Saturday we set out early in the morning to do The Crack. We drove our car 7kms to the parking lot where we would start the hike. The beginning of this trail is very deceiving as it is very flat for the first 2kms, aside from the odd section with a small hill. But then the fun really starts! The final km of this hike is straight up the mountain, and there are parts that even the more experienced hiker would struggle with. You start by climbing the beautiful rock that Killarney is known so well for until you make it to the final section before hiking through the crack. This final section is littered with large boulders that require strategic path selection to minimize the effort required to pull yourself up to the next level. This continues for a solid 200m. We saw groups who had brought larger dogs out and they were really struggling to make the climb. Then you get to the Crack which features a large crevasse where the trail continues between two very tall rock walls (such a cool spot to hike through!). Shortly after the crack is where you come up to the spot you had been waiting for. This is the part worth every step you took on the way to the top, and will not disappoint. As seen in the photo above (and others below), you look out over Killarney and O.S.A Lake which is lined by the beautiful La Cloche mountain range. The top also has a spectacular bird's-eye view of The Crack which you walk through just before reaching the peak. Walking to the other side of the viewing area you have a great view over a vast forest which with the fall colours made it that much better. This is a bit of a difficult hike but one well worth doing.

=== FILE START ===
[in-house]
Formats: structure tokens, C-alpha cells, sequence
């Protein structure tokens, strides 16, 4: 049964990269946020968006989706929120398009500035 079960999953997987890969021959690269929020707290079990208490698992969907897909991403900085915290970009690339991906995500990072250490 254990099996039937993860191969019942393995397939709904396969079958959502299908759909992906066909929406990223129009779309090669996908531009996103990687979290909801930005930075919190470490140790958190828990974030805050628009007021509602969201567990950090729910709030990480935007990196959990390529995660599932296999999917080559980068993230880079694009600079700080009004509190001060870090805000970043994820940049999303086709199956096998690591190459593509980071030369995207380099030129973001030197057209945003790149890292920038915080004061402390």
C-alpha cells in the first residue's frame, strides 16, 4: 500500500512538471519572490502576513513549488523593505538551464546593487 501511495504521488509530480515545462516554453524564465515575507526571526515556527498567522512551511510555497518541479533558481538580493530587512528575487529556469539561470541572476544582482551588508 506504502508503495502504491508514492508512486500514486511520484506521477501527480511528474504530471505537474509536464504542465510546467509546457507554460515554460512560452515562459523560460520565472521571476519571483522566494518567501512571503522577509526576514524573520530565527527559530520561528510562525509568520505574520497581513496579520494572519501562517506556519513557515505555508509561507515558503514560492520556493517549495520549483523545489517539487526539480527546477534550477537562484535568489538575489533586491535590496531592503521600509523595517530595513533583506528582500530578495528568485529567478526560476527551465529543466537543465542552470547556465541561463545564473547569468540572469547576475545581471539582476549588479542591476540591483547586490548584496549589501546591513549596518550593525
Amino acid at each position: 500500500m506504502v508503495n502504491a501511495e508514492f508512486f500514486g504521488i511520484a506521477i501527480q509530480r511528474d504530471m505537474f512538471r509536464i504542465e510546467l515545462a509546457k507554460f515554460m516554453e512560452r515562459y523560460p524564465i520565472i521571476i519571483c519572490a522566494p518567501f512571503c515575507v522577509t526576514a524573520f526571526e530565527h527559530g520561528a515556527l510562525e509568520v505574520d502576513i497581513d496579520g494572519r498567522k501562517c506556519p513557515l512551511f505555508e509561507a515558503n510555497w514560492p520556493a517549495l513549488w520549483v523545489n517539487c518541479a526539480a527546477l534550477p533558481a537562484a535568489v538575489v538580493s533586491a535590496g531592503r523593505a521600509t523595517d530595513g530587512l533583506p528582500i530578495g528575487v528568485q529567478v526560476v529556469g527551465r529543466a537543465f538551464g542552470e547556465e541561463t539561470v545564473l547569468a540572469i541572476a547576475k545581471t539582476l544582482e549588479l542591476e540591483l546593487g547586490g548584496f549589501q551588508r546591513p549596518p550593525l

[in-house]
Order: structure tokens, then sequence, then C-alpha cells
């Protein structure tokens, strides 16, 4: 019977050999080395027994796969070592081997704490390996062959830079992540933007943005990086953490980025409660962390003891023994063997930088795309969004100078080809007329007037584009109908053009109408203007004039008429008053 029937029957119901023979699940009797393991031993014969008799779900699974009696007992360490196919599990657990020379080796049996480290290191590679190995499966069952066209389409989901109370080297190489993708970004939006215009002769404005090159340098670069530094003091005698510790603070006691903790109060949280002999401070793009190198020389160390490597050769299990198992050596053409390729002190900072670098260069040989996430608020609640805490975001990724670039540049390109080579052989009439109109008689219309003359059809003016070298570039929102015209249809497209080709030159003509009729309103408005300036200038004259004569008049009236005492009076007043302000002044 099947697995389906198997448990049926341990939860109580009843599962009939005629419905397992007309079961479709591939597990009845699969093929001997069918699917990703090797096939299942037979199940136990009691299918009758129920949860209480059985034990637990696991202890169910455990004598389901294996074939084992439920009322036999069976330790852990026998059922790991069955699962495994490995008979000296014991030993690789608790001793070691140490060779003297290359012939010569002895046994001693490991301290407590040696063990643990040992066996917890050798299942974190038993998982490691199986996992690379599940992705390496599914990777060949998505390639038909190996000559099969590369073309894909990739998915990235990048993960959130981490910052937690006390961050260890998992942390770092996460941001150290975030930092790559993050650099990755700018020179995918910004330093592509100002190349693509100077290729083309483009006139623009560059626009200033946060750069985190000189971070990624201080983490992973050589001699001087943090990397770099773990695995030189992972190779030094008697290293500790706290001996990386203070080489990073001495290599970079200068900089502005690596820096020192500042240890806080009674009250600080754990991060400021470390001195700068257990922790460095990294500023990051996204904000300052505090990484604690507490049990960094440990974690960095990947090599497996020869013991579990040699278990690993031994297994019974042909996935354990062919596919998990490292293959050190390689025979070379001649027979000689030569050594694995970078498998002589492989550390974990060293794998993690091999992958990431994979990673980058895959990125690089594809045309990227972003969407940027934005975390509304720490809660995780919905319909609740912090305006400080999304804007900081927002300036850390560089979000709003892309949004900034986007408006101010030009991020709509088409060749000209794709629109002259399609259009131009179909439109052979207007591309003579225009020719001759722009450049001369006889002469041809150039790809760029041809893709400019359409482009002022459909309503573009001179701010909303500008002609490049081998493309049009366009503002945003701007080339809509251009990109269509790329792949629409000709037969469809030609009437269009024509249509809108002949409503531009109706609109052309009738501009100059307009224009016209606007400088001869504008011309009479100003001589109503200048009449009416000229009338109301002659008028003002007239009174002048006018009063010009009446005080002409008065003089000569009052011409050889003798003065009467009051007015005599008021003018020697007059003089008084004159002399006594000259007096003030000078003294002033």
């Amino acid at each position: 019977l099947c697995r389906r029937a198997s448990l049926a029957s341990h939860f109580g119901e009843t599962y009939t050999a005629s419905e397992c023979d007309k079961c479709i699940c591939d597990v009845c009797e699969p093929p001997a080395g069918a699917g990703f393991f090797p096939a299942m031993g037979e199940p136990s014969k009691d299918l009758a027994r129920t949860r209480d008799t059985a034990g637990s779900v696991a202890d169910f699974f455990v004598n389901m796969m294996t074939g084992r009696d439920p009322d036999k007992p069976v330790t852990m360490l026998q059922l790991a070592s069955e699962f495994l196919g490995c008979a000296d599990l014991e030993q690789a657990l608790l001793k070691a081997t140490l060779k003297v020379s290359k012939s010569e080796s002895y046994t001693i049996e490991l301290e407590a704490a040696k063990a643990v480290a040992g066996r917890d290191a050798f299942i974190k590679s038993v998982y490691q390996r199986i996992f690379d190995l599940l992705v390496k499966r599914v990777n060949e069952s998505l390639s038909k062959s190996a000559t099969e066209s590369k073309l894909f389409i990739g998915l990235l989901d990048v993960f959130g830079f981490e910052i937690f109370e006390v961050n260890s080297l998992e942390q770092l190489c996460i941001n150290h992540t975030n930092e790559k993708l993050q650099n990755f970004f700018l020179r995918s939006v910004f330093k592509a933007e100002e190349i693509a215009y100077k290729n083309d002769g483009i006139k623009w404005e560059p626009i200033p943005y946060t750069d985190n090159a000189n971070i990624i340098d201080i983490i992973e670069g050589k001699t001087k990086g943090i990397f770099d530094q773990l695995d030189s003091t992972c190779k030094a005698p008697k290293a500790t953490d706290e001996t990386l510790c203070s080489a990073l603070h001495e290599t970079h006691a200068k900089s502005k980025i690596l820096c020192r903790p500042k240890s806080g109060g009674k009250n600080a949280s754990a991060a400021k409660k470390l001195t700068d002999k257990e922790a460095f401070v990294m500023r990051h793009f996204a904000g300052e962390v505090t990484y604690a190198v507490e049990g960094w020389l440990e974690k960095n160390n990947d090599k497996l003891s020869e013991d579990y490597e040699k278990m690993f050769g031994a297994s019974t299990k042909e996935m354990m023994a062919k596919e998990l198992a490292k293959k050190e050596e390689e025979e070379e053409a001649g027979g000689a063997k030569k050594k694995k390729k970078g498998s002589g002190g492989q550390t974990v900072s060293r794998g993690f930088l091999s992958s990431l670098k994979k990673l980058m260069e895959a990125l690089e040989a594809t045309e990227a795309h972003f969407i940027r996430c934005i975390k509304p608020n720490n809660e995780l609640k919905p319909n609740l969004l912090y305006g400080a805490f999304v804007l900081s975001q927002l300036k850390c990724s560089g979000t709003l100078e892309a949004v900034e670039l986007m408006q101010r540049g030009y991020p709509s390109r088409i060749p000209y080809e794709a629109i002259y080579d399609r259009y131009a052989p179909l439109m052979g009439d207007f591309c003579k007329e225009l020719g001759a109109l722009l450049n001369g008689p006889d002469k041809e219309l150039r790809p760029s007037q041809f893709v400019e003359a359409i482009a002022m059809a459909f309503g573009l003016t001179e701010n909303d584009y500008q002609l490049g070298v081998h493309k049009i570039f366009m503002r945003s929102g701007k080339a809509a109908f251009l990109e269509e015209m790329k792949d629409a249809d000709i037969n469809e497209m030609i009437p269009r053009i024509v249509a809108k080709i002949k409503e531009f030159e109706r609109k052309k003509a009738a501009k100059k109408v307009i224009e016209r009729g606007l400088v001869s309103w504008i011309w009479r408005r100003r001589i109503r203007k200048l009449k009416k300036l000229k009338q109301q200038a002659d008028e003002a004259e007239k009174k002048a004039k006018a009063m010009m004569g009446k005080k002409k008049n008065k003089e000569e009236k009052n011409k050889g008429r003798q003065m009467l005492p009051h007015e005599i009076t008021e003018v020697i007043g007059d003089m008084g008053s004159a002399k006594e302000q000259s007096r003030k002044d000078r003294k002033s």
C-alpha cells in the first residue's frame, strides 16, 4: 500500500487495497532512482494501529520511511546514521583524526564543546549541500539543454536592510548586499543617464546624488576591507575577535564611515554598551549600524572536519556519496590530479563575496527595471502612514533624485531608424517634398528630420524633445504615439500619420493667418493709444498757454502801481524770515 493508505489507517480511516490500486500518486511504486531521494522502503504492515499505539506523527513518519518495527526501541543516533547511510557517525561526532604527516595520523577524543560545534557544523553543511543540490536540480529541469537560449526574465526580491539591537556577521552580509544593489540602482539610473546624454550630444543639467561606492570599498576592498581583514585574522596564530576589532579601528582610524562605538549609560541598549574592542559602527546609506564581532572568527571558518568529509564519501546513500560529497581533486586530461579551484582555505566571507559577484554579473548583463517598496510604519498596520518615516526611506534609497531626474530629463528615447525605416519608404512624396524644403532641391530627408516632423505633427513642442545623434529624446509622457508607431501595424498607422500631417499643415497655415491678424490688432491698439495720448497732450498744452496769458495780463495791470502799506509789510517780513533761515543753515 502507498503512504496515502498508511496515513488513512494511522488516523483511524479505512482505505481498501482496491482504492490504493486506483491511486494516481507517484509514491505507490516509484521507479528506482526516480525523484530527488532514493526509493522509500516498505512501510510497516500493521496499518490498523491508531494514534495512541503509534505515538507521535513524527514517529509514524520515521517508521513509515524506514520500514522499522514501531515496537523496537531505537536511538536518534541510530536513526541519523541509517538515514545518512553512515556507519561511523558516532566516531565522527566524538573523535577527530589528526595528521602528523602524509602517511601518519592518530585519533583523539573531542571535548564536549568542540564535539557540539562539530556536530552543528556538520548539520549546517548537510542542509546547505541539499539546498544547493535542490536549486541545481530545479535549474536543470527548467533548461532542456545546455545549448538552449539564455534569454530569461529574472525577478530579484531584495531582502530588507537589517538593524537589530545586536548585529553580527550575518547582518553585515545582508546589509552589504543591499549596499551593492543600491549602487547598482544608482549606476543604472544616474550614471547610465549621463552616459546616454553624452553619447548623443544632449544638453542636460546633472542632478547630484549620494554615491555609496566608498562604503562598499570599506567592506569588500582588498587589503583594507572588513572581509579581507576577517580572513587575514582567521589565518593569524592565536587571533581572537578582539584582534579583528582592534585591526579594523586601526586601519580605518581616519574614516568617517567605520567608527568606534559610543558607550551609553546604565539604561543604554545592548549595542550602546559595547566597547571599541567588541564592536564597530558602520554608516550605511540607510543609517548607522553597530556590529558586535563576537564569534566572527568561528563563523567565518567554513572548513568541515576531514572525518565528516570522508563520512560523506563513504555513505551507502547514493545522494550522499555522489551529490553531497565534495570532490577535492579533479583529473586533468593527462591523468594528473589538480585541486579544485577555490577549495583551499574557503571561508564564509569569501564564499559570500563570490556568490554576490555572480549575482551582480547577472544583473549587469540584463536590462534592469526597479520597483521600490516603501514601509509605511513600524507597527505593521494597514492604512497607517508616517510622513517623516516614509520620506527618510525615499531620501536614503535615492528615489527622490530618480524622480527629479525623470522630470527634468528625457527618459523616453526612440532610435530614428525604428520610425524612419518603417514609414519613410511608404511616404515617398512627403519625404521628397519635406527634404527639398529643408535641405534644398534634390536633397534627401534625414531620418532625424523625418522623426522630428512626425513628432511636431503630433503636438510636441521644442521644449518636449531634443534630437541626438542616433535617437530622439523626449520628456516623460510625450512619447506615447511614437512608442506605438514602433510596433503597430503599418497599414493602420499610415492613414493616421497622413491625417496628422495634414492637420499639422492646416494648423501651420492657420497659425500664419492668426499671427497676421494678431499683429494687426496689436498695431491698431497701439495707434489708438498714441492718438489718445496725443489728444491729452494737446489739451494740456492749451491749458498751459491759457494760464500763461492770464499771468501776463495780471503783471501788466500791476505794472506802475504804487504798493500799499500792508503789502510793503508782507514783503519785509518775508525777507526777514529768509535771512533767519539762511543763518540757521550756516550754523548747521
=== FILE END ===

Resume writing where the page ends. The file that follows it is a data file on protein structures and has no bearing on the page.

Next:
Sunday morning was a cold one, and this morning we were going to be paddling Bell Lake to get to the start of the Silver Peak trail. The paddle is about 3km and takes about 45 minutes to get to the start. Bell Lake was really choppy Sunday morning which added a bit of time to our paddle but we made it without getting too wet or cold. The Silver Peak trail starts off very easy and flat, and was a really nice trail to hike in the fall with all the leaves. It continues this way for a little over 2kms. At this point there is a sharp left turn that instantly starts to climb up the side of the mountain. With little to no flat sections beyond this point you quickly gain elevation with every step you take. Within 30 minutes of starting the climb, we were already being teased with beautiful views through the trees of what was down below. The trail actually runs near a creek for a while and as a result creates numerous slippery sections you must be careful walking on. As you continue up the mountain there is a waterfall on the right side of the path which was a nice spot to take a break. Just when you think you are getting close to the peak, the trail takes a turn away from the edge and deeper into the forest to climb the mountain even higher. Finally you see a lot of large rock sections that you are required to navigate until you reach the very top. 

Arriving at the top you are instantly rewarded with a full 360 degree view of everything around you. Silver Peak is truly the highest point in Killarney and an excellent vantage point. One direction overlooks Boundary Lake, David Lake and Lake Panache with a very faint sight of the smoke stacks in Sudbury just visible in the distance. This will not ruin your view by any means as you can barely see the city. The other direction has a spectacular view that ends with Georgian Bay in the horizon. There are endless mountains in every direction you look. It is the perfect point to see lakes you may have done canoe trips on (we could see Harry Lake which we had done a trip on in the past), as well as the famous La Cloche mountain range.

Although The Crack was a spectacular view, Silver Peak blew us away (not just because it was windy up top). Both of these hikes are worth adding to your list if you have not done them yet. I was amazed by the view at the top of both. While in some ways I feel that The Crack had a nicer view of the lakes with the La Cloche mountain range, Silver Peak just seemed to have so much more to look at. We could have spent the entire day up there! Silver Peak requires more of a time commitment because not only is the trail longer but you also need to paddle to get there, and I would think that the average person might spend more time at the top of Silver Peak because each direction has something different to look at.